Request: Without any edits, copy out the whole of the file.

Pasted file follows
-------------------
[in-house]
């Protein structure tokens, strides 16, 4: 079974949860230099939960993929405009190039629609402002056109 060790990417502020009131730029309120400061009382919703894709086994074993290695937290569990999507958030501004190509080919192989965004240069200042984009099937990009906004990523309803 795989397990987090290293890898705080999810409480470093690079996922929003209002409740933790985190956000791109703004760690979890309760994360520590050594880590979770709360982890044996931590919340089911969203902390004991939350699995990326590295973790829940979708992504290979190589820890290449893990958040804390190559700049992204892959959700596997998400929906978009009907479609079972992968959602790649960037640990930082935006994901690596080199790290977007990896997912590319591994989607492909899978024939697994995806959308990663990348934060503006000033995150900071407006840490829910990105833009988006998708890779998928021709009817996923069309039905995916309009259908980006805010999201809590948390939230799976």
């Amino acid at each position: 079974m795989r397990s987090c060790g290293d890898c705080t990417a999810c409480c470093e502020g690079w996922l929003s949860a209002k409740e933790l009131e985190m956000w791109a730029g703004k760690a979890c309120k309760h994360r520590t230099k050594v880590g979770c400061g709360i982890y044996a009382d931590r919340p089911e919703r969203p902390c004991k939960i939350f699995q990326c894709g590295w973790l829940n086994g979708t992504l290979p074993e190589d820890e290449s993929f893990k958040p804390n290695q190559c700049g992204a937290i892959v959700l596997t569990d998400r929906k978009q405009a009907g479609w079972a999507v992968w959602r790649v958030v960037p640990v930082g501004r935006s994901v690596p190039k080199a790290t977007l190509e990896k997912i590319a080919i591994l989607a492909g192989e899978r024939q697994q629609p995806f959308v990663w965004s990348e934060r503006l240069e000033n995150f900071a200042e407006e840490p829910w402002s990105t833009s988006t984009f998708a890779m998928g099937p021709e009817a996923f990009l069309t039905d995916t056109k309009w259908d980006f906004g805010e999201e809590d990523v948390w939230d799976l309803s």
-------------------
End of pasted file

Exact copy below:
[in-house]
């Protein structure tokens, strides 16, 4: 079974949860230099939960993929405009190039629609402002056109 060790990417502020009131730029309120400061009382919703894709086994074993290695937290569990999507958030501004190509080919192989965004240069200042984009099937990009906004990523309803 795989397990987090290293890898705080999810409480470093690079996922929003209002409740933790985190956000791109703004760690979890309760994360520590050594880590979770709360982890044996931590919340089911969203902390004991939350699995990326590295973790829940979708992504290979190589820890290449893990958040804390190559700049992204892959959700596997998400929906978009009907479609079972992968959602790649960037640990930082935006994901690596080199790290977007990896997912590319591994989607492909899978024939697994995806959308990663990348934060503006000033995150900071407006840490829910990105833009988006998708890779998928021709009817996923069309039905995916309009259908980006805010999201809590948390939230799976």
């Amino acid at each position: 079974m795989r397990s987090c060790g290293d890898c705080t990417a999810c409480c470093e502020g690079w996922l929003s949860a209002k409740e933790l009131e985190m956000w791109a730029g703004k760690a979890c309120k309760h994360r520590t230099k050594v880590g979770c400061g709360i982890y044996a009382d931590r919340p089911e919703r969203p902390c004991k939960i939350f699995q990326c894709g590295w973790l829940n086994g979708t992504l290979p074993e190589d820890e290449s993929f893990k958040p804390n290695q190559c700049g992204a937290i892959v959700l596997t569990d998400r929906k978009q405009a009907g479609w079972a999507v992968w959602r790649v958030v960037p640990v930082g501004r935006s994901v690596p190039k080199a790290t977007l190509e990896k997912i590319a080919i591994l989607a492909g192989e899978r024939q697994q629609p995806f959308v990663w965004s990348e934060r503006l240069e000033n995150f900071a200042e407006e840490p829910w402002s990105t833009s988006t984009f998708a890779m998928g099937p021709e009817a996923f990009l069309t039905d995916t056109k309009w259908d980006f906004g805010e999201e809590d990523v948390w939230d799976l309803s």